Even for Hollywood, where stars can instantly materialize, this is an awfully quick rise for Schumer, the raunchy 34-year-old comedian largely unknown outside of in-the-know comedy circles just a few years ago. How did it happen? We chart the Amy Schumer path, which took her from a unknown stand-up comic to movie star in just 10 steps.
1. Channel childhood trauma into comedy.
Schumer, who grew up in Manhattan and Long Island with an older brother and younger sister, often talks about her troubled early years, especially after her parents divorced when she was around 12. “The perfect age to leave some damage,” she called it on the “WTF With Marc Maron” podcast. She elaborated: Her father was diagnosed with multiple sclerosis and his furniture company went bankrupt. Her mother dated multiple other men. Schumer went through a serial shoplifting phase.
“I’m the middle child, so I kept trying to keep everyone in a good place. Like, let’s laugh about this,” Schumer told GQ. “Let’s laugh about how sad it is that the bank is taking dad’s car away.”
2. Get onstage.
Schumer majored in theater at Towson University near Baltimore; she told the Baltimore Sun that she chose the school because of a campus visit that included a beer pong tournament and a hook-up. “If you make out with a boy and you win at beer pong, I’m like, ‘I’m going to school here. I belong here,’ ” she said.
After graduating in 2003, she moved back to New York City, where she continued to study acting and waited tables to pay the bills. About a year later, she got up the nerve to test her comedic skills. On her 23rd birthday, she made her stand-up debut at the Gotham Comedy Club in front of a crowd that included friends and her mom.
3. Hone your act.
Schumer watched the tape of that first performance and was mortified. “It was kind of like there was nowhere to go but up,” she later said. She told Maron she would get a tape of her performances, head to Best Buy and watch herself on the display TV in the store, sitting on the floor and taking notes. She constantly did gigs at New York clubs, starting with “bringers” (where you have to bring audience members for a chance to go on stage) but worked her way to bigger venues and made enough money to devote herself to comedy full time.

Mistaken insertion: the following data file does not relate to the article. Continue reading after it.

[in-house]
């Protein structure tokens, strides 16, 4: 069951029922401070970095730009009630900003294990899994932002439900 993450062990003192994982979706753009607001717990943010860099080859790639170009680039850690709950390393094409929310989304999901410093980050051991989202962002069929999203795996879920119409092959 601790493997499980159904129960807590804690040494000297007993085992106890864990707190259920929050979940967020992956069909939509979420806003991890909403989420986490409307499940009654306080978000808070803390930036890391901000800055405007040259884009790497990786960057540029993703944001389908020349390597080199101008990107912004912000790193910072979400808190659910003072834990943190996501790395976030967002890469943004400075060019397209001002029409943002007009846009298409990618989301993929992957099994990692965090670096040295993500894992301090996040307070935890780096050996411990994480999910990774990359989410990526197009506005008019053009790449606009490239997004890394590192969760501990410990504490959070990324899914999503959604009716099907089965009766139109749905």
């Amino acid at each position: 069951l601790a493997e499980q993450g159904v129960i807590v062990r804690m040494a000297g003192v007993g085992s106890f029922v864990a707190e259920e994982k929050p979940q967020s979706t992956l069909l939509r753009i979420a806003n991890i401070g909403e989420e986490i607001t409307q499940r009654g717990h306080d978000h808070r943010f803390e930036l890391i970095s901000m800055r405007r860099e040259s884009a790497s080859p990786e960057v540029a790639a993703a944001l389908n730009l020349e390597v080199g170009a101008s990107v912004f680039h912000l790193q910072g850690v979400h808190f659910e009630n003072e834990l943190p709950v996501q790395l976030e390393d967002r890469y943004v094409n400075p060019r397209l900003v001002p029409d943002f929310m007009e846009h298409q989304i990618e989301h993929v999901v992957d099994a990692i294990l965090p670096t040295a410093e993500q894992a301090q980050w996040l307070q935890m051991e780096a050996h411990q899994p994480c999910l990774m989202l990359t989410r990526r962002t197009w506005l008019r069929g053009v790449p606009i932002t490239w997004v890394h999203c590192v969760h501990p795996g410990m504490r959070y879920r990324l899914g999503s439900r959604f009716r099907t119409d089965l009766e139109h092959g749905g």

4. Choose a memorable persona.
As NPR’s “Fresh Air” host Terry Gross once said, Schumer’s stand-up persona is “an attractive, middle-class, educated single woman who’s a little slutty.” A major theme in Schumer’s act is sex – talking about sex, analyzing sex, the weirdness of sex. Much of it is vulgar. (Sample joke: “I finally just slept with my high school crush! But I swear, now he like, expects me to go to his graduation. Like I know where I’m going to be in three years … kids, right?!”)
(Warning: Video contains explicit language.)
Schumer agreed with Gross’s characterization. “I think I have been promiscuous, and I think a lot of women have,” she told the host, adding that no one would blink if a man did the same routine. “And I like to talk about it as a way to make those women feel less alone and less strange and dirty about their own actions.”
Frankly, Schumer said, her blonde-haired, blue-eyed, wholesome appearance has unwittingly become a part of her act, given that it throws off fans – at least on their first exposure. “They would see a picture of me and be like, ‘Aw, she looks sweet, she kind of looks Amish. . . . We should bring the family. I bet she talks about shopping!”
5. Get on national TV.
When asked about Schumer, comedian Bill Bellamy echoes this sentiment. “Her sense of humor is so knock-you-off-your feet, because you don’t expect her to say the stuff that she says,” he explained. “Because she doesn’t look like she’s going to say it.”
In 2007, Bellamy was the host when Schumer appeared on Season 5 of the NBC reality show “Last Comic Standing,” where a group of comedians competed for $250,000 and a TV special. Schumer landed in fourth place, but the national exposure helped. After the show, which was filmed in Los Angeles, Schumer took her act on the road but still got on stage as much as possible in New York City, eventually moving up from opener to headliner.
6. Catch the eye of Comedy Central.